Ottawa

Housing bill threatens funds for parks and rec, city fears

The City of Ottawa has drafted a letter to the Ontario government asking it to remove parts of a sweeping housing bill that could make it more difficult for the city to build new parks and recreation centres. 

Bill 108 meant to spur new homes, but Ottawa sees 'one-size-fits-all' solution

Ottawa's chief planner says under Ontario's proposed system for collecting fees from developers, the expansion of Millennium Park in Orléans wouldn't have happened. (CBC)

The City of Ottawa has drafted a letter to the Ontario government asking it to remove parts of a sweeping housing bill that could make it more difficult for the city to build new parks and recreation centres. 

Ontario tabled its More Homes, More Choice omnibus bill on May 2.

The bill changes how municipalities are allowed to collect money from developers for so-called "soft services" such as libraries, recreation centres and parks.

"I cannot imagine the Richcraft [Recreation Complex in Kanata] being built under this model. I can't imagine Millennium Park [in Orléans] necessarily coming forward the way it's being built," planning and infrastructure general manager Steve Willis told Ottawa's planning committee on Tuesday.

According to staff's interpretation of the bill, the city would no longer be able to save up development charges to pay for large projects.

"I would wish to be wrong about that, but that's why we highlighted this as one of the most significant issues... because it applies to every single ward every single community throughout the city," Willis said.

Steve Willis, the city's general manager of planning and infrastructure, says the new bill would make it hard for the city to build recreation centres and parks. 0:40

No 'one-size-fits-all' solution

The letter needs to be endorsed by council and signed by the mayor at the June 12 council meeting.

It explains how the city agrees with the PC government's overall idea of boosting housing supply, but is concerned a "one-size-fits-all" solution will have a "negative effect" on communities outside the Greater Toronto Area.

The letter says it's "contrary to the spirit of streamlining" to ask the city to come up with an entirely separate process to collect new "community benefit" charges, instead of sticking with the existing system of development charges.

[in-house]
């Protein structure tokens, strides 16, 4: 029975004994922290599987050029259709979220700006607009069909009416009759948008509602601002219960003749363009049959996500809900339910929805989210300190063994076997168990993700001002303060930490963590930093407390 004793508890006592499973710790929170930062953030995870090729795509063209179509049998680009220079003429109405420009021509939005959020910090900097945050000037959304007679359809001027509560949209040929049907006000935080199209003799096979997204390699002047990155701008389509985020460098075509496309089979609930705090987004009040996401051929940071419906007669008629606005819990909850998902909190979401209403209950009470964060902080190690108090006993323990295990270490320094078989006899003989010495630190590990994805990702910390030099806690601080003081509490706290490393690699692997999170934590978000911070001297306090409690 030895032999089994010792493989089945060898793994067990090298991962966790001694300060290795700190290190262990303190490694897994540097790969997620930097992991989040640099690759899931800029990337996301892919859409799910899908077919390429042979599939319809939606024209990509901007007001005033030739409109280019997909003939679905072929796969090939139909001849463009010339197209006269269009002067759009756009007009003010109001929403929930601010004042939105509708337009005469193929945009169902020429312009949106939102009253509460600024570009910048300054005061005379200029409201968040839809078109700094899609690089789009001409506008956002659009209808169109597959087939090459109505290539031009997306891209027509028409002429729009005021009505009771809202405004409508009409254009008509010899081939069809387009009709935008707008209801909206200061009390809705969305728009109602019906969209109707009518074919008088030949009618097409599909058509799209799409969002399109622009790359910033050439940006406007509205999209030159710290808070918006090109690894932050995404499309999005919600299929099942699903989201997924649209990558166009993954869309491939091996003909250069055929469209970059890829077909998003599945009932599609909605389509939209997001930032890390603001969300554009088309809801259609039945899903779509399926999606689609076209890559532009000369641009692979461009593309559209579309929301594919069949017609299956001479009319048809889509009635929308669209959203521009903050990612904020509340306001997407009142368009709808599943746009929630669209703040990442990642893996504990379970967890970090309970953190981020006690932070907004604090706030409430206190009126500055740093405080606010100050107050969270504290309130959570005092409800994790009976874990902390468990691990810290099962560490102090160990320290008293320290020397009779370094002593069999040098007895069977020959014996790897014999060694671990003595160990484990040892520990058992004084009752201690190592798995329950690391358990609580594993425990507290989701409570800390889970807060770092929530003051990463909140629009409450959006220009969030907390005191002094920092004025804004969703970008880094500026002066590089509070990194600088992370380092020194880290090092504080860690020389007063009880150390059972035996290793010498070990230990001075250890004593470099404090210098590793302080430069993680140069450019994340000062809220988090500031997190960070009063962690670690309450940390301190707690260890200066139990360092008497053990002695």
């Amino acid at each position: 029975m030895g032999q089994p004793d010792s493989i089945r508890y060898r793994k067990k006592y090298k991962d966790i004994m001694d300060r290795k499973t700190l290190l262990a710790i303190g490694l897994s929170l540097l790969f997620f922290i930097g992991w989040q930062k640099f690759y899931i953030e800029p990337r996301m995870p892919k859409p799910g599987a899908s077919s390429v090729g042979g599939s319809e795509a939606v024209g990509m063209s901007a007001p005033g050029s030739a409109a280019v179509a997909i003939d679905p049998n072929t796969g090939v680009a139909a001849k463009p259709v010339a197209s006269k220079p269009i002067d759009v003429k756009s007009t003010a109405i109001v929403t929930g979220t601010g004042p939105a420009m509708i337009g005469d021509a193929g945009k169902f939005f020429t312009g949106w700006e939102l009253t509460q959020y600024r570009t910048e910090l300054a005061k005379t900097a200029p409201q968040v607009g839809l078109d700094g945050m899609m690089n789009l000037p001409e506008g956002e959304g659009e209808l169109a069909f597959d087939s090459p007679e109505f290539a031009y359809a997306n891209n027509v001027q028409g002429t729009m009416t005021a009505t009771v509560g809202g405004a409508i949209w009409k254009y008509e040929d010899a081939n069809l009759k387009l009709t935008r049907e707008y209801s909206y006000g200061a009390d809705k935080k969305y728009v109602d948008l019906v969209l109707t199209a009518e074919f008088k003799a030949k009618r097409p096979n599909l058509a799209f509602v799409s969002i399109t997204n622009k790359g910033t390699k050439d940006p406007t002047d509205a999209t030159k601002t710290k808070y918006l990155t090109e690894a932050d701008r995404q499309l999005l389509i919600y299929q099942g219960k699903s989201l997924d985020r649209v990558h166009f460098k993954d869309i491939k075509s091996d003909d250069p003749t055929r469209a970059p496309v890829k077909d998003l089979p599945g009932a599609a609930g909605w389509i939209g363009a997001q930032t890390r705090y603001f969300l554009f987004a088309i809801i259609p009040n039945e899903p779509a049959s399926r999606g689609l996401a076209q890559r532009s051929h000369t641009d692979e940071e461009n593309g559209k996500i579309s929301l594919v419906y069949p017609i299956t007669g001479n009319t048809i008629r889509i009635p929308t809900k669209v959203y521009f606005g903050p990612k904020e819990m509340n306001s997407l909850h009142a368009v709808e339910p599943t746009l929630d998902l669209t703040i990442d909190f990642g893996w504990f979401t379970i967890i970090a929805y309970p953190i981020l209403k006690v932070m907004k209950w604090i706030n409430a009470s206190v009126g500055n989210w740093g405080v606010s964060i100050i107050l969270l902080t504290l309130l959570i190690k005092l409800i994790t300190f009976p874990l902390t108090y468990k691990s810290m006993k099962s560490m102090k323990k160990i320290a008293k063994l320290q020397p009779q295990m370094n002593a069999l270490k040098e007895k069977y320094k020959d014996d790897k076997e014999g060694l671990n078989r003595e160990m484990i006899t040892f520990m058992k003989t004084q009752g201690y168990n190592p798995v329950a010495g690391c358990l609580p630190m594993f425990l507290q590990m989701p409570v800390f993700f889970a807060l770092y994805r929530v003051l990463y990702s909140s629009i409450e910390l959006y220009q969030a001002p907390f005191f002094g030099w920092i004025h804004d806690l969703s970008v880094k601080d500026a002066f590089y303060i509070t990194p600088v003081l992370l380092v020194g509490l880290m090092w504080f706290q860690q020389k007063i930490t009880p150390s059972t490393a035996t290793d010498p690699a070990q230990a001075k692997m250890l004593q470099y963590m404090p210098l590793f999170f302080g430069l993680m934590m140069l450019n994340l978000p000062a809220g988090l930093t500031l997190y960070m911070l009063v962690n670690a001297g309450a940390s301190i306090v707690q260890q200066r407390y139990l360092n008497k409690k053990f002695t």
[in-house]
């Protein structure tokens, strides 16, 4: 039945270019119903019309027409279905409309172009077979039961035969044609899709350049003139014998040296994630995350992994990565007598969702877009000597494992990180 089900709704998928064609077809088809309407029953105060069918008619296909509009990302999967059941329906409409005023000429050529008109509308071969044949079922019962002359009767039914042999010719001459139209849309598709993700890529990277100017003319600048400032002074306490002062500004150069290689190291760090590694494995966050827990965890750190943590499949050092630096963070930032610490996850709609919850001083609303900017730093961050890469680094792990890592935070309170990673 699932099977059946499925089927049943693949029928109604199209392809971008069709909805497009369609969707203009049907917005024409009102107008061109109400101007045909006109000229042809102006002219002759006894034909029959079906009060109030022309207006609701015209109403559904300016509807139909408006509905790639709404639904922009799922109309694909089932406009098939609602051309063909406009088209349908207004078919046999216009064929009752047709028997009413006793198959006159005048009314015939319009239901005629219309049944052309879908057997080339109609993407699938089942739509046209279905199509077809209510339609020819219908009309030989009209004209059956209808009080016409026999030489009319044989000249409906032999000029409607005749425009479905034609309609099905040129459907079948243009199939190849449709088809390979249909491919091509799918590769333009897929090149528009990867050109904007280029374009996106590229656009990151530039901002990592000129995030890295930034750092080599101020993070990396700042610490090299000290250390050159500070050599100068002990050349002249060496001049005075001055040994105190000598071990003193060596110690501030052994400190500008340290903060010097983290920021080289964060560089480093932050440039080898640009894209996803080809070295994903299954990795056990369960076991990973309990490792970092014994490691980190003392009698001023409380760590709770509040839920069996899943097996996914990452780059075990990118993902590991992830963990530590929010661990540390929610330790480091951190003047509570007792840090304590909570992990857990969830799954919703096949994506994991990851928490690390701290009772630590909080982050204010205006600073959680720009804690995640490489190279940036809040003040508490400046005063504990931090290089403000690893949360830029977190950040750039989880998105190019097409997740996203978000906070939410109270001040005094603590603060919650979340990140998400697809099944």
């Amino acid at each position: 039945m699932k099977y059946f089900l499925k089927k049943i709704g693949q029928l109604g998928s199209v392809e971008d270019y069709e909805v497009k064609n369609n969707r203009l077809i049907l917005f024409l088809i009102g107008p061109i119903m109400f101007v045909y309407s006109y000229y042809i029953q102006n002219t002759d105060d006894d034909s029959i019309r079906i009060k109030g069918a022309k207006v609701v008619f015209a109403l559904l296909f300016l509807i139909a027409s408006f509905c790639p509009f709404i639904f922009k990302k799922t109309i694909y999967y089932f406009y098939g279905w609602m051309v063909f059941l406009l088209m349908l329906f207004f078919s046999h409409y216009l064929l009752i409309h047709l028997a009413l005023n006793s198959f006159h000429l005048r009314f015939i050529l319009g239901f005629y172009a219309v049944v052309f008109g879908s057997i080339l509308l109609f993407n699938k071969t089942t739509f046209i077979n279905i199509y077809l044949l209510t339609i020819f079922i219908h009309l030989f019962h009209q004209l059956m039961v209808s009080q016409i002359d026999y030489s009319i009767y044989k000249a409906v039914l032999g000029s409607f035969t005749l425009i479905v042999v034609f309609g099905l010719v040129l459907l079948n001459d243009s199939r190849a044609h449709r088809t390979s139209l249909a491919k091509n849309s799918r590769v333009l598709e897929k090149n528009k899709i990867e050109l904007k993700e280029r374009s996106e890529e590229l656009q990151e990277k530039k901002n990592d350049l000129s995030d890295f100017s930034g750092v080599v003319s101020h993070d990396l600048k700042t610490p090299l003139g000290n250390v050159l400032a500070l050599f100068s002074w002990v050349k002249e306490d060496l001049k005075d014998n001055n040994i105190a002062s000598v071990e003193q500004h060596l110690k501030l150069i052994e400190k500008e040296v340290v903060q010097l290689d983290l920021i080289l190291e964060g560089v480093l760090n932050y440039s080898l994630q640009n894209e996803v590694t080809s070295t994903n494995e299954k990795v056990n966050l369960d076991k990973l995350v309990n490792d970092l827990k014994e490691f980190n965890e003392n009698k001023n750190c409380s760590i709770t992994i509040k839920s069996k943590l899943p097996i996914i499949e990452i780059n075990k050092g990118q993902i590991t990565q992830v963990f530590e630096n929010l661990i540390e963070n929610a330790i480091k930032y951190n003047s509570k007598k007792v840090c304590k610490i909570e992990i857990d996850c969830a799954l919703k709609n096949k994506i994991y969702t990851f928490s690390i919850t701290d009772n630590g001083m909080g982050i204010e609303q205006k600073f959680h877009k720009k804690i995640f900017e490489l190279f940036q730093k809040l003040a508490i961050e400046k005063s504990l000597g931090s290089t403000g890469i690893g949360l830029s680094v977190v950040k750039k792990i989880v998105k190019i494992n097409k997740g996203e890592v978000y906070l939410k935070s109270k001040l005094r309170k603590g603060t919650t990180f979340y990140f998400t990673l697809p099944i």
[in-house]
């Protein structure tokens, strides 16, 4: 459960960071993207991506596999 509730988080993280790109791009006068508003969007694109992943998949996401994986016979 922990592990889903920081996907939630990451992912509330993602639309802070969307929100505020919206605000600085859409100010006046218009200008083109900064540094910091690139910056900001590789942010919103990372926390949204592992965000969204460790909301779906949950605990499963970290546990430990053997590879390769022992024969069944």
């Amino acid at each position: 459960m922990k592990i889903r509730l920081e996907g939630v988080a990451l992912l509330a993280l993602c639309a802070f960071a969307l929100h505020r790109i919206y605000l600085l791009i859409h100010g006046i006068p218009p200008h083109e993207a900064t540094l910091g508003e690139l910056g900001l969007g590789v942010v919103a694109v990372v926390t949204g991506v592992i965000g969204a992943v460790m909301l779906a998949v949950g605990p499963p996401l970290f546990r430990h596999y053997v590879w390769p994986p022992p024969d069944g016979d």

The new system would be especially problematic because the new community benefit fee would be set at a percentage of a land's value — and land is worth much more in the GTA than elsewhere.

"So any community that doesn't have Toronto-area land values will end up with a much lower amount of money we're allowed to collect, yet it costs us the same amount of money to build an ambulance post as it does in the City of Toronto," Willis pointed out.

City reps could head to Queen's Park

The city also worries the Ontario bill will mean it collects less revenue through development charges to pay for new infrastructure, and argues in the letter that Ottawa's fees, set at five to seven per cent of the price of new house, are "reasonable".

In a rare move, council will also be asked to send representatives to Queen's Park to make the case in person if Bill 108 is debated at a standing committee. Those officials could include planning committee chair Jan Harder and rural affairs chair Eli El-Chantiry, along with Willis and city lawyers.

Mayor Jim Watson will also be asked to invite Steve Clark, the Minister of Municipal Affairs and Housing, to Ottawa for a face-to-face meeting to discuss Ottawa's concerns about the housing bill.

Plan 'takes the politics out of planning'

Clark said his ministry wants municipalities to have a "vital revenue stream" to build communities that have all the facilities they need.

The proposed new community benefits system, he explained by email, "takes the politics out of planning."

Ontario's municipal affairs minister, Steve Clark, says the new system for collecting money from developers to build libraries, recreation centres and other facilities would "take the politics out of planning." (Frank Gunn/Canadian Press)

One tool that cities use, in particular, has been criticized for its lack of transparency. Section 37 of the Planning Act allows them to negotiate with developers for money in exchange for granting taller buildings. The City of Ottawa also counts on collecting fees and a certain proportion of parkland (or money) from each development. All three tools are affected by the new bill.

"We are consulting on the best way to replace the current system of 'let's make a deal' planning with a system that puts people and communities first. We firmly believe that growth must pay for growth," Clark wrote.

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